Lakenheath is a large village in the NW of Suffolk, between Ely and Thetford and only 10 miles from either. To the W is the fenland that runs into Cambridgeshire, and the Cut-off Channel, built in 1964 as part of the fen drainage system, runs alongside the B1112 that forms Lakenheath High Street. To the E was once Lakenheath Warren, set up by the prior of Ely in 1251 as a source of rabbits for the table — a practical solution to the exploitation of land that was unsuitable for crops or pasture. Over the centuries the land was over-grazed by the rabbits, and soil erosion became a problem. In the 1660s sand dunes spread over 1000 acres at Lakenheath warren. The site of the warren is now Lakenheath airfield, built for the RAF in 1941. In 1948 the Americans moved B-29 bombers in, and they took over the administration of the airfield in 1951. Today Lakenheath is home to the 48th Fighter Wing of the USAF, England's largest USAF operated fighter base.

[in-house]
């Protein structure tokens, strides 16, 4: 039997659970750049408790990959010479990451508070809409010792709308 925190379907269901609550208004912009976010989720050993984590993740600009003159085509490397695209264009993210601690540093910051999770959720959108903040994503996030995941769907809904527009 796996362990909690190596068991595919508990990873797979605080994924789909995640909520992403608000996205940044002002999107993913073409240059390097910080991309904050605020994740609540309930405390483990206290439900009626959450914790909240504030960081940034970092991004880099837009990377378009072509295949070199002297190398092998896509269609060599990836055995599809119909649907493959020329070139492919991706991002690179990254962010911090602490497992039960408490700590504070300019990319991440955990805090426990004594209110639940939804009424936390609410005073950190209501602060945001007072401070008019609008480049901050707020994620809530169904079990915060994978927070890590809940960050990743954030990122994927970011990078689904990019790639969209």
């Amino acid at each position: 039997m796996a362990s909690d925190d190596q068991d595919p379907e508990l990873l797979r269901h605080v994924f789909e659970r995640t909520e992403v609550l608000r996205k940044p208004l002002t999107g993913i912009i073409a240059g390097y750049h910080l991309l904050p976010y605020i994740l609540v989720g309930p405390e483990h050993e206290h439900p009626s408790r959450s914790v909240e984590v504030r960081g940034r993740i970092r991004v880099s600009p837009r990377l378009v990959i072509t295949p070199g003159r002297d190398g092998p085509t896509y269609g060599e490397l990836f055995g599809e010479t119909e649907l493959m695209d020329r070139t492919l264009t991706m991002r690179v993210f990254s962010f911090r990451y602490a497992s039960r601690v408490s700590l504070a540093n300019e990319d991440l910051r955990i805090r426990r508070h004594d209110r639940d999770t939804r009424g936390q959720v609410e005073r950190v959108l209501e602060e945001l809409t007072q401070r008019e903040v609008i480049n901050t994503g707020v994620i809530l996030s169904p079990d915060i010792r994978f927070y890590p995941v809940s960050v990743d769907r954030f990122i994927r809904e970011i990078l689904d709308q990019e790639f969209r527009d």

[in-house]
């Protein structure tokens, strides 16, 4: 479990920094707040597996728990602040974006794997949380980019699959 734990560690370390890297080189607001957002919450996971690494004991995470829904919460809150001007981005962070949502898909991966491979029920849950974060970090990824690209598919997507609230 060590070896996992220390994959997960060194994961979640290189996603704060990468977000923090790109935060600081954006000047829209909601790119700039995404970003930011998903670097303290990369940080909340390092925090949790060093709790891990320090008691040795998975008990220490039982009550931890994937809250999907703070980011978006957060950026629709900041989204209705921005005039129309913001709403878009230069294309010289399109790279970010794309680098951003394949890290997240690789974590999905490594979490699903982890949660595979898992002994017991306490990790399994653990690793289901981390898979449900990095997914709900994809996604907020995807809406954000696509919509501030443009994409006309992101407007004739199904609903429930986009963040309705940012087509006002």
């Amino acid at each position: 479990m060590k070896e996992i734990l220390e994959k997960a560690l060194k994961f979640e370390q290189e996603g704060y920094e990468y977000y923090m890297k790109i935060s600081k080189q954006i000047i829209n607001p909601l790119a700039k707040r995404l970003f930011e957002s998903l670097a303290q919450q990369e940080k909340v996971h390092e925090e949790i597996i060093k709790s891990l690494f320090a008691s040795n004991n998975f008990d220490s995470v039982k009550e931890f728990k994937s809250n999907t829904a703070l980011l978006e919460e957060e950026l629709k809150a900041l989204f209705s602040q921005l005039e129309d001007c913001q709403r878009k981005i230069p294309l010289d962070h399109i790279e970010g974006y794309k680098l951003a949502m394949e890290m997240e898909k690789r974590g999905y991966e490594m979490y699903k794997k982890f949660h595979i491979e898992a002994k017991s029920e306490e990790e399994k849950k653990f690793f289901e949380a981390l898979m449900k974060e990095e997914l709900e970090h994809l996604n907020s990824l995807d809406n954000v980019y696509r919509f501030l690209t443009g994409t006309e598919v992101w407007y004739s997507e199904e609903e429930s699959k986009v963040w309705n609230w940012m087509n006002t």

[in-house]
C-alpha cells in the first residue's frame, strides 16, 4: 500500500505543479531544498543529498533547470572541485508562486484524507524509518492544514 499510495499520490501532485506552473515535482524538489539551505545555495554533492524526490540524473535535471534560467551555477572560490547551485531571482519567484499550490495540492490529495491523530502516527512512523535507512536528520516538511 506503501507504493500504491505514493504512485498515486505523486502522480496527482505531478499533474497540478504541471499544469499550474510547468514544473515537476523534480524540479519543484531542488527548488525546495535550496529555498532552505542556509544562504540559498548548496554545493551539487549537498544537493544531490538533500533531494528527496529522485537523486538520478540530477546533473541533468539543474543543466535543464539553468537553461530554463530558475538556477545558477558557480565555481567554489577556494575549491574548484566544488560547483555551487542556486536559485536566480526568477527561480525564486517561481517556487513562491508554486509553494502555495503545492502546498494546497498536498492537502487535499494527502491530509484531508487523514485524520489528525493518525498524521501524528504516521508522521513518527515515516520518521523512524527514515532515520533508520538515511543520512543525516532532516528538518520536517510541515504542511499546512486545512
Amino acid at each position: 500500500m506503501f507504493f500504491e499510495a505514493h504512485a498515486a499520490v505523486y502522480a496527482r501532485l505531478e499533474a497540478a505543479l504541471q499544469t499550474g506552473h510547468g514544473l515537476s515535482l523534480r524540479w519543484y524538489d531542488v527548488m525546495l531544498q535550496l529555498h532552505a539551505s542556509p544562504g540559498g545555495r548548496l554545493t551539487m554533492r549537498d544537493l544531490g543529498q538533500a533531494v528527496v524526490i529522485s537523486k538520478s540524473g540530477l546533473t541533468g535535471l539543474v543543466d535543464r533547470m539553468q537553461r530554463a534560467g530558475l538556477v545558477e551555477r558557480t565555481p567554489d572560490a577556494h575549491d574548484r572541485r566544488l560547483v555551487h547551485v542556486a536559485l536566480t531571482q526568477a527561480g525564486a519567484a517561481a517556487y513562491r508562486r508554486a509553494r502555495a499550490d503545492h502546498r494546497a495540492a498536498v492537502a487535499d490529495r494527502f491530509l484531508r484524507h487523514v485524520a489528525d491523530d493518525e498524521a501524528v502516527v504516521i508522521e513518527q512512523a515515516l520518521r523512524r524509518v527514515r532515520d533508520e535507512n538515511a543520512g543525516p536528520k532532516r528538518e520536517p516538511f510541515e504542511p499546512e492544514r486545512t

St Mary's is a large, imposing flint and ironstone church with brick repairs and traces of lost mortar rendering, situated on the E side of the High Street and standing in a spacious churchyard. It consists of an aisled and clerestoried nave with five-bay arcades, an unaisled chancel and a W tower with a Hertfordshire spike. There is a two-storey western extension to the tower. This was built after the Reformation, with stone from the old church at Eriswell, as a schoolroom, and it was still used as the village school in the 19thc. It is also recorded that it was used as the manor office. The earliest work in the church is the chancel arch, of c.1130-50, and the W end of the chancel with the remains of 12thc. wall-arcading and a blocked window on the N wall. The chancel was remodelled in the 13thc. and given a N chapel (now removed and its arches to chancel and aisle blocked but still visible). A doorway pierced through the blocking has itself been blocked. The S chancel doorway also belongs to the 13thc. remodelling and the font, described by Pevsner as the finest 13thc. font in the county, also dates from this period. The chancel has been heightened with brick and ashlar and its present slate roof with tile cresting is 19thc. The nave arcades have octagonal piers and moulded capitals with chamfered arches. Pier 3 of the N nave arcade is a short stretch of walling with responds, indicating to Pevsner that this was the position of the 12thc. W end. E of this, the arcade is early 14thc., and to the W it is mid-14thc. with slimmer piers. The S arcade is uniformly mid-14thc. The aisle windows are likewise reticulated on the N (c.1320) and Perpendicular on the S. Both lateral nave doorways have porches; the N Perpendicular and the S rebuilt in the 19thc. There is also a fine 14thc. W doorway with continuously moulded orders, now inside the western extension. The nave is much taller than the chancel and has a fine 15thc. angel roof with alternating hammerbeam and tie beam trusses. Its clerestory and battlements are Perpendicular. The tower is early 13thc. in its lower parts, late 13thc. at the bell-stage and Perpendicular at the parapet, which has battlements and a chimera. The lead spike relates more to churches in Cambridgeshire than Suffolk. Romanesque work recorded here comprises the chancel arch, the remains of the wall-arcade in the chancel N wall and a section of string course re-set in the N chancel wall.